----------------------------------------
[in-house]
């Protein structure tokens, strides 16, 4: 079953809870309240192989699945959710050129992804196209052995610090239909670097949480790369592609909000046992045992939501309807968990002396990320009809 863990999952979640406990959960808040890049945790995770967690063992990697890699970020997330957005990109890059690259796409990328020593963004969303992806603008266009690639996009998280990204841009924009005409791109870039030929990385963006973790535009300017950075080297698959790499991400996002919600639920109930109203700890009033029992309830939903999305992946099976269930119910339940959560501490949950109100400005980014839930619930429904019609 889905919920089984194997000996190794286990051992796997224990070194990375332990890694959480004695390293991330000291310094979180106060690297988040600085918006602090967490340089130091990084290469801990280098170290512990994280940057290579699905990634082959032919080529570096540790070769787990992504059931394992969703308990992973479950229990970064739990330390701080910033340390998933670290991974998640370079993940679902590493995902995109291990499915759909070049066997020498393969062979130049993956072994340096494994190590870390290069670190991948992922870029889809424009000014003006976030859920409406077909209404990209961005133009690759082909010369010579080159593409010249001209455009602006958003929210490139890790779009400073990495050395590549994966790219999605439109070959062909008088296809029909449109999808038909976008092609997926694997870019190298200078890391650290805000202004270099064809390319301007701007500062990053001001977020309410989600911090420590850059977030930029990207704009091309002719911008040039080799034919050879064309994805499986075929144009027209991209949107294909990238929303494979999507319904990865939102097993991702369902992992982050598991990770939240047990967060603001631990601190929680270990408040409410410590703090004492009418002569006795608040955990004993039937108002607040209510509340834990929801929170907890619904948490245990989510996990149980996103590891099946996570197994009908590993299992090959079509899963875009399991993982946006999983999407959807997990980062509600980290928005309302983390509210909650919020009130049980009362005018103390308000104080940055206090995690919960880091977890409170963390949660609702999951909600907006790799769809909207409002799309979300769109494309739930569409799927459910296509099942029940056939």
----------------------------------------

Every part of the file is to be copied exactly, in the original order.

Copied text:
[in-house]
């Protein structure tokens, strides 16, 4: 079953809870309240192989699945959710050129992804196209052995610090239909670097949480790369592609909000046992045992939501309807968990002396990320009809 863990999952979640406990959960808040890049945790995770967690063992990697890699970020997330957005990109890059690259796409990328020593963004969303992806603008266009690639996009998280990204841009924009005409791109870039030929990385963006973790535009300017950075080297698959790499991400996002919600639920109930109203700890009033029992309830939903999305992946099976269930119910339940959560501490949950109100400005980014839930619930429904019609 889905919920089984194997000996190794286990051992796997224990070194990375332990890694959480004695390293991330000291310094979180106060690297988040600085918006602090967490340089130091990084290469801990280098170290512990994280940057290579699905990634082959032919080529570096540790070769787990992504059931394992969703308990992973479950229990970064739990330390701080910033340390998933670290991974998640370079993940679902590493995902995109291990499915759909070049066997020498393969062979130049993956072994340096494994190590870390290069670190991948992922870029889809424009000014003006976030859920409406077909209404990209961005133009690759082909010369010579080159593409010249001209455009602006958003929210490139890790779009400073990495050395590549994966790219999605439109070959062909008088296809029909449109999808038909976008092609997926694997870019190298200078890391650290805000202004270099064809390319301007701007500062990053001001977020309410989600911090420590850059977030930029990207704009091309002719911008040039080799034919050879064309994805499986075929144009027209991209949107294909990238929303494979999507319904990865939102097993991702369902992992982050598991990770939240047990967060603001631990601190929680270990408040409410410590703090004492009418002569006795608040955990004993039937108002607040209510509340834990929801929170907890619904948490245990989510996990149980996103590891099946996570197994009908590993299992090959079509899963875009399991993982946006999983999407959807997990980062509600980290928005309302983390509210909650919020009130049980009362005018103390308000104080940055206090995690919960880091977890409170963390949660609702999951909600907006790799769809909207409002799309979300769109494309739930569409799927459910296509099942029940056939």